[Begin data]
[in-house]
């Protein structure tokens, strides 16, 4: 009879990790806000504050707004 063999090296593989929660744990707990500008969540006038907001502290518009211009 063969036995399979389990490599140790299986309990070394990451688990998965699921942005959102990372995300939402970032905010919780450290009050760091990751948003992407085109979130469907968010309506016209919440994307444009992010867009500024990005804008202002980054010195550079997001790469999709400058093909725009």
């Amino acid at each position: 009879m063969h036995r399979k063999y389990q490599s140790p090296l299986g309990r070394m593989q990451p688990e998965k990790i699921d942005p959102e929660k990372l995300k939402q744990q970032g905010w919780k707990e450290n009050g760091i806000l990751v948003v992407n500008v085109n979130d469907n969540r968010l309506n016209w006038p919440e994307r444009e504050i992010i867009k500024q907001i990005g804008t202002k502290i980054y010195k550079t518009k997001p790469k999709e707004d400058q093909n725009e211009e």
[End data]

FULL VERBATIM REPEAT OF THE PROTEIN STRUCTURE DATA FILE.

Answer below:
[in-house]
């Protein structure tokens, strides 16, 4: 009879990790806000504050707004 063999090296593989929660744990707990500008969540006038907001502290518009211009 063969036995399979389990490599140790299986309990070394990451688990998965699921942005959102990372995300939402970032905010919780450290009050760091990751948003992407085109979130469907968010309506016209919440994307444009992010867009500024990005804008202002980054010195550079997001790469999709400058093909725009």
């Amino acid at each position: 009879m063969h036995r399979k063999y389990q490599s140790p090296l299986g309990r070394m593989q990451p688990e998965k990790i699921d942005p959102e929660k990372l995300k939402q744990q970032g905010w919780k707990e450290n009050g760091i806000l990751v948003v992407n500008v085109n979130d469907n969540r968010l309506n016209w006038p919440e994307r444009e504050i992010i867009k500024q907001i990005g804008t202002k502290i980054y010195k550079t518009k997001p790469k999709e707004d400058q093909n725009e211009e």